Position as Malcolm G. Chace Hockey Coach Inaugurated At Yale's Ingalls Rink in Honor of U.S. Hockey Founder
Yale has established the position of Malcolm G. Chace Head Hockey Coach as a memorial to Chace, an 1896 graduate of Yale College and one of the initiators of ice hockey in the United States. The position is funded by a gift from the honoree’s grandson, Malcolm G. Chace, of Providence, Rhode Island, who graduated from Yale College in 1956.
Yale University Director of Athletics Thomas A. Beckett and Vice President for Development Charles J. Pagnam announced the new position in New Haven at ceremonies during the Yale men’s hockey game against Brown on Feb. 13, 1998.
Yale President Richard C. Levin thanked the donor and welcomed the creation of the endowed coach position. “This generous and far-sighted gift,” said Levin, “provides an ideal memorial for a man who helped establish ice hockey in this country and at Yale. One hundred years ago, Malcolm Chace led the first hockey match in U.S. intercollegiate competition. The head coach position will provide a formal link between his name and hockey as long as Yale exists.”
In the 1890s, Chace first learned of the Canadian game of ice hockey and led a team of American collegiate athletes in a series of games against Canadians. Chace and several friends decided to adopt the sport, replacing the more common U.S. game of ice polo played with a ball and different equipment . The first U.S. collegiate hockey competition was a game between Yale and Johns Hopkins University, played in Baltimore on Feb. 14, 1896. Yale, led by Chace as captain, won the game, 2-1.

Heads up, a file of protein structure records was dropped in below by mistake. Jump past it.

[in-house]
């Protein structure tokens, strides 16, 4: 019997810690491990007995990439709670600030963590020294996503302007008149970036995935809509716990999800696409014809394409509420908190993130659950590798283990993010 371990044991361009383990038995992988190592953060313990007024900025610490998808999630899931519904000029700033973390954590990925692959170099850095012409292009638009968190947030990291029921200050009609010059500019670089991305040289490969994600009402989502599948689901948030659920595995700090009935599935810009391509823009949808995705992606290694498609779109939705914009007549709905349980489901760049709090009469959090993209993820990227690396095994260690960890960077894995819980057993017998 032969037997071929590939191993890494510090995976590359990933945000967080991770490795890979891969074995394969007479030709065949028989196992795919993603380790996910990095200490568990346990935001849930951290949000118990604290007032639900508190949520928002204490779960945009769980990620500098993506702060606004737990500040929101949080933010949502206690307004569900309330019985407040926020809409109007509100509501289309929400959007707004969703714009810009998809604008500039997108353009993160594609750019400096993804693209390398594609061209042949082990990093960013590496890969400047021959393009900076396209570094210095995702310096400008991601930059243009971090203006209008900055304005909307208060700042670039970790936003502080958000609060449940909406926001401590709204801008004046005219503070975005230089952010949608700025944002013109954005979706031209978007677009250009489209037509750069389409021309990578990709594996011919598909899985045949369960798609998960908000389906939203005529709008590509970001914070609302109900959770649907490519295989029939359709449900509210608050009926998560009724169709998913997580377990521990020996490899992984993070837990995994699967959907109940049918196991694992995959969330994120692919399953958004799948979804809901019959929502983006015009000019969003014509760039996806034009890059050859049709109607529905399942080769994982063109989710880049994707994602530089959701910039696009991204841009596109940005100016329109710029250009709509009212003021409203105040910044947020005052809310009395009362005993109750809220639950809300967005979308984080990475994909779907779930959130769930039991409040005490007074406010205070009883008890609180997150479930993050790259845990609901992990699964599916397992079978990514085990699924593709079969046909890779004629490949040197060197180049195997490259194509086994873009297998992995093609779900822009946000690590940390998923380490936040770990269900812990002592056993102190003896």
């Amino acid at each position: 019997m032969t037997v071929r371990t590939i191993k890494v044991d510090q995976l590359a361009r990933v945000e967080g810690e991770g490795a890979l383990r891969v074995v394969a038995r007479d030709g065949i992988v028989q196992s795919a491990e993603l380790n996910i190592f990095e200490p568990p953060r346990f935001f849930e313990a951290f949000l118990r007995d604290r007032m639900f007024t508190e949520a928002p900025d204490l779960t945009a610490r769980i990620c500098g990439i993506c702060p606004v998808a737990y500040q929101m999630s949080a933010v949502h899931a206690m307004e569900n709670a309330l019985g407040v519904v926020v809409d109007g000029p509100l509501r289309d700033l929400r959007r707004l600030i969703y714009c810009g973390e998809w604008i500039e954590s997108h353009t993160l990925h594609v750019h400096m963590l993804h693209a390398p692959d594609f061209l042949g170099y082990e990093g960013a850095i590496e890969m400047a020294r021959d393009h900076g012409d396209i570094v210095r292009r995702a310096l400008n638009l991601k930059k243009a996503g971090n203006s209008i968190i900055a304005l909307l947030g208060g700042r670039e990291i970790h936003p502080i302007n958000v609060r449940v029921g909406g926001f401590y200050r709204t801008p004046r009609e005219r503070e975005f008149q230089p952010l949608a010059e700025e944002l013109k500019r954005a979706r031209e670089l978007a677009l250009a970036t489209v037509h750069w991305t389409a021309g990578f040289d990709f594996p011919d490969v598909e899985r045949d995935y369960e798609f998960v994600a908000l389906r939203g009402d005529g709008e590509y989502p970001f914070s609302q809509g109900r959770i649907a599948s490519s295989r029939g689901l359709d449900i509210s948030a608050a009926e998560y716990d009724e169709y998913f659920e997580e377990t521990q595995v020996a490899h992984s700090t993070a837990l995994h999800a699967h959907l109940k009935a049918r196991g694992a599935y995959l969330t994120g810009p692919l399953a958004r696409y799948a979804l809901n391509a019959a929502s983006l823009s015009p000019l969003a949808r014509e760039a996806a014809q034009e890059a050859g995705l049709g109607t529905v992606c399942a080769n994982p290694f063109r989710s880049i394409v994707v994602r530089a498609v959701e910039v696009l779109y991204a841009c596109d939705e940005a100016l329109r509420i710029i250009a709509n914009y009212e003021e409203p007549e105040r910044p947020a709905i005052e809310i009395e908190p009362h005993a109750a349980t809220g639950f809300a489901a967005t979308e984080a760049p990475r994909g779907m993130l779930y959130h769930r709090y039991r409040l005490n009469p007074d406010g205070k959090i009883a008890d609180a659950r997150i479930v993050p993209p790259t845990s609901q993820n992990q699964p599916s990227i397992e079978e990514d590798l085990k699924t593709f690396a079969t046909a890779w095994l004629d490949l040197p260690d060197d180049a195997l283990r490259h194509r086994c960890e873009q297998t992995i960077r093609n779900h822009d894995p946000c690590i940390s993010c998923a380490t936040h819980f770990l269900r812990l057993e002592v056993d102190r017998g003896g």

At the inauguration ceremonies, Timothy B. Taylor was introduced as the first holder of the Malcolm G. Chace Head Hockey Coach title. Taylor has been head coach of men’s hockey at Yale since 1977 and is only the eighth hockey coach in Yale history. His teams have won or shared six Ivy League Championships, and he was named the Eastern Hockey Coach of the Year in 1986. Taylor was the Head Hockey Coach for Team USA at the 1994 Olympics in Lillehammer and has also served as an assistant coach for several other U.S. National Teams.
The oldest award in Yale hockey, the Malcolm G. Chace Award, is given annually to the player who best exemplifies leadership and the traditions of the sport at Yale. A portrait of Chace hangs in the Schley Room at Ingalls Rink, home of Yale ice hockey.
Chace’s grandson is chairman of Mossberg Industries, chairman of Bank Rhode Island, and principal of Point Gammon Corp. A former member of the Yale Development Board, he also volunteered with the recently completed Yale Campaign 1992-97 as area co-chair for Rhode Island. He served as co-chair of his Yale College 40th reunion gift committee.
The Chace family has made numerous philanthropic contributions to Yale. In 1992, Chace and his father, Malcolm G. Chace Jr., a member of the Yale College class of 1927, established the Chace Family Professorship in the Humanities. The younger Chace has also supported the major renovation recently undertaken in Yale’s Sterling Memorial Library.
Levin emphasized the importance of endowed positions such as the Chace title, which provide a permanent source of funding that is independent of the University operating budget.
The Malcolm G. Chace Coach position is the third endowment for a varsity coach at Yale. In 1988, the position of Joel E. Smilow Head Coach of Football was established through a gift from Smilow, a 1954 graduate of Yale. In 1997, Gordon B. Hattersley Jr., Class of 1952, endowed the Robert J. H. Kiphuth Director of Swimming in honor of Kiphuth, swimming coach at Yale from 1918 to 1959.